J.S. Bach: Cantatas for Trinity I through VII – Reflections on Art, Volume One

41+ASQCimPL._SX331_BO1,204,203,200_The subject of the book is the religious considerations, both philosophical and didactic, and the artistry enabling them, in the cantatas of Johann Sebastian Bach. It is available on Amazon in Kindle and print editions.

It is written from the point of view of the congregant, who, though not musically literate, would have been intimately familiar with the religious context, and with how this context informed the daily life of the citizenry.

My approach is to understand, through reflection, the relevance to today, as if I were a contemporary congregant, who, although distant by three centuries from the religion of the past, is nonetheless a citizen of one of the modern societies, and is one who finds guidance and direction from the great artistry of mankind; and, within this artistry, one of the greatest is that of Bach.

It is this guidance and direction that I endeavour to present and suggest to the reader, in the intent of supporting the reflections of that reader, and whether that reader is a believer, or not.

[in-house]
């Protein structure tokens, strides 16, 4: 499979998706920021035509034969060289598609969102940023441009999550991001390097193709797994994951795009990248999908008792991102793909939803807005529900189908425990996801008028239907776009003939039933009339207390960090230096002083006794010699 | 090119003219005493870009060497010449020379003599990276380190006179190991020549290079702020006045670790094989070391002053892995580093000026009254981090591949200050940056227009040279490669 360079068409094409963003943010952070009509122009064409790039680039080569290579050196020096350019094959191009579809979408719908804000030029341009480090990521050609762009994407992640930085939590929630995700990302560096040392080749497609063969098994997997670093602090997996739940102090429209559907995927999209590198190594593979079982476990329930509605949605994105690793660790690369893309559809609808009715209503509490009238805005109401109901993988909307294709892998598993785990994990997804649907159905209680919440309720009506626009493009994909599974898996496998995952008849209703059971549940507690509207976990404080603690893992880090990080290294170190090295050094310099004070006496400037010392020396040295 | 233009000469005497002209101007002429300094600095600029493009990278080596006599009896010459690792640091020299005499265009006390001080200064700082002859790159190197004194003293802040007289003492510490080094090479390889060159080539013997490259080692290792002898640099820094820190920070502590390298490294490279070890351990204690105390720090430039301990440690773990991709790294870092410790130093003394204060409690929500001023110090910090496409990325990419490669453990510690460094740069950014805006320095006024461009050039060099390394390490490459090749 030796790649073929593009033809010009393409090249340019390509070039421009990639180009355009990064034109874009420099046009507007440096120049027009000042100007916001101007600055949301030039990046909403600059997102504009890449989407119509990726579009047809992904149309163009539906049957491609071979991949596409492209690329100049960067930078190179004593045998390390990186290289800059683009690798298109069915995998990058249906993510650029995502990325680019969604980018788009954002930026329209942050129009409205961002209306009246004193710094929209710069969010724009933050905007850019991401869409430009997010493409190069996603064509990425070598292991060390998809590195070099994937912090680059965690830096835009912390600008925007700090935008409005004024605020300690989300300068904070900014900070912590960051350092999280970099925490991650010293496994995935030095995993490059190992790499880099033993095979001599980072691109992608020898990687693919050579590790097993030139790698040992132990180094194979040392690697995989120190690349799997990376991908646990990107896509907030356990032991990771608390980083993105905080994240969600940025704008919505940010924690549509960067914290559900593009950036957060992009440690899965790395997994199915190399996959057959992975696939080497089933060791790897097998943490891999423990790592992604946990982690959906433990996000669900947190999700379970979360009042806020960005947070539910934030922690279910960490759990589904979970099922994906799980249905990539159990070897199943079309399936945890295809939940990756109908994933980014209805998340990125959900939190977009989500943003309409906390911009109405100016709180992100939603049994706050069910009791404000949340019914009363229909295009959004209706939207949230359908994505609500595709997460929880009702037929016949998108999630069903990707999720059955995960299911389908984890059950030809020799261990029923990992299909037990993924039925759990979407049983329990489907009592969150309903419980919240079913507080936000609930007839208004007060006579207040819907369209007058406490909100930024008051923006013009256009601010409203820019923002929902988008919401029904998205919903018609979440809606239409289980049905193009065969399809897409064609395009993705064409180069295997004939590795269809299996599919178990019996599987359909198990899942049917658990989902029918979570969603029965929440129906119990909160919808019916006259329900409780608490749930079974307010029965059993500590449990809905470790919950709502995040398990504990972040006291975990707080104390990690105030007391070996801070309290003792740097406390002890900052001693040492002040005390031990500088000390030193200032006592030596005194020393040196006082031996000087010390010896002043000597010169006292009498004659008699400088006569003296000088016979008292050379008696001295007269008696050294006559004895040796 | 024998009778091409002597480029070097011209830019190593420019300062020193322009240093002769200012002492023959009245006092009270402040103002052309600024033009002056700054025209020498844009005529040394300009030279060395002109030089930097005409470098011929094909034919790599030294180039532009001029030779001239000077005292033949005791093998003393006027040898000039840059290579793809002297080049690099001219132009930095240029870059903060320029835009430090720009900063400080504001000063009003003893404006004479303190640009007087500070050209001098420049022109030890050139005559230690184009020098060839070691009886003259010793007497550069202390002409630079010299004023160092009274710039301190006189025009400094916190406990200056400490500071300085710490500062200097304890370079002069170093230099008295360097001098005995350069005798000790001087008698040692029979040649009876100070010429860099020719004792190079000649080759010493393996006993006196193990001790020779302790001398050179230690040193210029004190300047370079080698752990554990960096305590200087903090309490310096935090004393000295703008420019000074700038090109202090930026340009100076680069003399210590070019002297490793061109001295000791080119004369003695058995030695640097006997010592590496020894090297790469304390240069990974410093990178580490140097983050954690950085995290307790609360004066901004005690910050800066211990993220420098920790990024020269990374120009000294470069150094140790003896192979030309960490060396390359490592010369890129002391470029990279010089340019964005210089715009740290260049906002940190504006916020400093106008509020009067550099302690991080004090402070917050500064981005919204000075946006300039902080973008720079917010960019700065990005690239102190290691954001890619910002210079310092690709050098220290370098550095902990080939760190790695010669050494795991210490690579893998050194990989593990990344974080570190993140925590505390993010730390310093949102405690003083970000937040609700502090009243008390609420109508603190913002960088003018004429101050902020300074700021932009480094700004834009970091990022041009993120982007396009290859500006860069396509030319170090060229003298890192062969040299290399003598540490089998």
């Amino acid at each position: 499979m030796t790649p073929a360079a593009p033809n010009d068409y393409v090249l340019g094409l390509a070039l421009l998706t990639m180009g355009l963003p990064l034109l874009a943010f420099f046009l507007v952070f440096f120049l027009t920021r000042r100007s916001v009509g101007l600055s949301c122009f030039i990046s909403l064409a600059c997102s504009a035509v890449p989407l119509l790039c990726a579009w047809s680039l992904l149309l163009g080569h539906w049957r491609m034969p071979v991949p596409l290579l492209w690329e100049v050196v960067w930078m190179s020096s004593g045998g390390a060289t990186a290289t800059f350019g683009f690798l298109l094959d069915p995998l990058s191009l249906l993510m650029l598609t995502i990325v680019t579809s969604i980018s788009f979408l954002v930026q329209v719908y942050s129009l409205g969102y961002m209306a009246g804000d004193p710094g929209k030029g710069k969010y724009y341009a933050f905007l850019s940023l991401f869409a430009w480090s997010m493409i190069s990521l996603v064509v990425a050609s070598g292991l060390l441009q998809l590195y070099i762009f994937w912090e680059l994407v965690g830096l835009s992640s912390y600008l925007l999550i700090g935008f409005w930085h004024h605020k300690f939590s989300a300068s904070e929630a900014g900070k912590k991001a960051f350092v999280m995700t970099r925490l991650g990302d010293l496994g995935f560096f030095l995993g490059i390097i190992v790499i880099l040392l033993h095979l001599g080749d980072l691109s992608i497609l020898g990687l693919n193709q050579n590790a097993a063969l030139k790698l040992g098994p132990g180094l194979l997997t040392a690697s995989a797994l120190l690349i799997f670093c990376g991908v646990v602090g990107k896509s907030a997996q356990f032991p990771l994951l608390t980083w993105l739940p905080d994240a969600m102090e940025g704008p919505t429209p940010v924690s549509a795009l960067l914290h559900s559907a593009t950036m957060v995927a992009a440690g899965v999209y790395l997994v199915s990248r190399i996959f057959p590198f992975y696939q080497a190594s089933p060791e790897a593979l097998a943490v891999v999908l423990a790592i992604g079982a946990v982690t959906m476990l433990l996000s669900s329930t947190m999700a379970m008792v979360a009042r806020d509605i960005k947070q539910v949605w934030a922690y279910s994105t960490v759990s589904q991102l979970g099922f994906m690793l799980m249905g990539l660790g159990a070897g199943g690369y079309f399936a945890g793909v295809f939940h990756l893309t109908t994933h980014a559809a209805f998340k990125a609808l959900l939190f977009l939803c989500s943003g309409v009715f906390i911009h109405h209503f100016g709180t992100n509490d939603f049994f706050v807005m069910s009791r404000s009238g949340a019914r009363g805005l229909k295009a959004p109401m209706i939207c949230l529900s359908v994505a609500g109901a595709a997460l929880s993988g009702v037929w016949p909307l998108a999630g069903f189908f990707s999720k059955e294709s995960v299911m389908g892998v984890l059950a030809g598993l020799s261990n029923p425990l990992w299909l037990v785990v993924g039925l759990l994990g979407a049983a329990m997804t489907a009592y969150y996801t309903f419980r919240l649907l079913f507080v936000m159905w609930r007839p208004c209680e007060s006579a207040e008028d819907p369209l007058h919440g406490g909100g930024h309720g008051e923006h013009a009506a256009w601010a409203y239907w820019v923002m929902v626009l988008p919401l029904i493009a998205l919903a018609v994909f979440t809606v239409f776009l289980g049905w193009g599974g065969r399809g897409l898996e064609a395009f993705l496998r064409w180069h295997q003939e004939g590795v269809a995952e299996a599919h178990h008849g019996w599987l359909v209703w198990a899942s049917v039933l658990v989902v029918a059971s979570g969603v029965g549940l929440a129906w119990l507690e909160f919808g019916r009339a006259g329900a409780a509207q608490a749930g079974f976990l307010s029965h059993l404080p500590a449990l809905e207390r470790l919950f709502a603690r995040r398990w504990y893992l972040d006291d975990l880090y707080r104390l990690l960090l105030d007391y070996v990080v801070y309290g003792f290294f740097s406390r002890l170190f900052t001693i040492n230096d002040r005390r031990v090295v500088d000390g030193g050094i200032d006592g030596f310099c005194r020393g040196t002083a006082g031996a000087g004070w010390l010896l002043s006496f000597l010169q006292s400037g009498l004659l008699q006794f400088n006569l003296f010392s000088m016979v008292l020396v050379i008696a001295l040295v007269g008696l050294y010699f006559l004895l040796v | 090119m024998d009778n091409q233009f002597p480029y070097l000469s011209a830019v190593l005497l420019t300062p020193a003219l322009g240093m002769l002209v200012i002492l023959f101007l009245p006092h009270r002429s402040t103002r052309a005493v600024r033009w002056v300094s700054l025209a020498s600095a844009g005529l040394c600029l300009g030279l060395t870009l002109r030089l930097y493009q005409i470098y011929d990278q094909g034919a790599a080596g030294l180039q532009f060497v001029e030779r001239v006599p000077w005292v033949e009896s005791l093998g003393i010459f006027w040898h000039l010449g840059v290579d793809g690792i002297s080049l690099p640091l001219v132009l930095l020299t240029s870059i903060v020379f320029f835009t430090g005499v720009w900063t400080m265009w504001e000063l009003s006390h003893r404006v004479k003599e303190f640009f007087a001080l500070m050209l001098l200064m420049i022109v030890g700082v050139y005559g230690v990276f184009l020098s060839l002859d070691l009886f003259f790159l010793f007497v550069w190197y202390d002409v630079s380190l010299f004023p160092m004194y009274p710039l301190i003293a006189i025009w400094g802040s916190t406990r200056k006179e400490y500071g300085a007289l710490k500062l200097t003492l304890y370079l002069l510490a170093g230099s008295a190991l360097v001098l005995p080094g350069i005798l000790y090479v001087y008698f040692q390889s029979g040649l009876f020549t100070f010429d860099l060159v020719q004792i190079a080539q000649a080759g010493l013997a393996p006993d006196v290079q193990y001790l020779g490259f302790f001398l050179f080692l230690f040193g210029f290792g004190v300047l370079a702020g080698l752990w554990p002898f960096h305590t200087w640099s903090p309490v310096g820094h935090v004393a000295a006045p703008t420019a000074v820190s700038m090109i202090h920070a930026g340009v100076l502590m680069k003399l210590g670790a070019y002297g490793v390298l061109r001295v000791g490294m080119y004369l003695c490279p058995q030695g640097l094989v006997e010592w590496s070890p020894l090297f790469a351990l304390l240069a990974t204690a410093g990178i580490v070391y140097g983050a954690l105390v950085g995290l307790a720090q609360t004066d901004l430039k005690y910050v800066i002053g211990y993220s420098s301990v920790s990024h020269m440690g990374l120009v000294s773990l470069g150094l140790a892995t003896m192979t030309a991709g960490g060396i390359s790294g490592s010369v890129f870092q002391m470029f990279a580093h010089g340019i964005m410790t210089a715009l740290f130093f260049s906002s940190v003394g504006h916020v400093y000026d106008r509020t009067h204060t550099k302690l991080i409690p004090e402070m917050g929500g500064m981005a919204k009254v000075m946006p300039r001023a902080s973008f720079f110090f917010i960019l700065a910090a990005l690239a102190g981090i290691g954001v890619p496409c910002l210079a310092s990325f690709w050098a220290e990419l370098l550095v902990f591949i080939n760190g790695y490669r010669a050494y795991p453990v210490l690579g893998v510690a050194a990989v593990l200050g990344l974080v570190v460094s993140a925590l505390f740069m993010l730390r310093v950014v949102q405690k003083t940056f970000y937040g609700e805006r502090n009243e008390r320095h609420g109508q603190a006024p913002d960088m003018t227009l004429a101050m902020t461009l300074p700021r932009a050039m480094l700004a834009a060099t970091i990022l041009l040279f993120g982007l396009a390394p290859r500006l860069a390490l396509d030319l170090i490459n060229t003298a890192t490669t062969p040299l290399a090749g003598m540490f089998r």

Bach, cantata 107. MS of the soprano part.

To indicate the framework of the faith that Bach draws from I discuss the cantatas within their position in and contribution to the ecclesiastical year, which commences with the first Sunday after Trinity. I therefore include the pertinent text of the prescribed Biblical readings of the gospel and epistle for each Sunday and feast day.

The book is designed for the reader who is not necessarily a trained musician, in keeping with the composition of the audience that Bach spoke to through his music. I include commentary on the structure and nature of the music, especially the effect of each of the constituent sections of each cantata, but I exclude notated musical examples as these would not have been available to the congregation of Bach’s day.

The perspective offered to the reader is, of course, mine. It does not claim the often immense knowledge one finds in other works on Bach. But it is a result of over twenty years’ highly individuated study of the cantatas, and which has also influenced my literary writings, especially my poetic work, such as that in Caravaggio’s Dagger.

Bach, cantata 39



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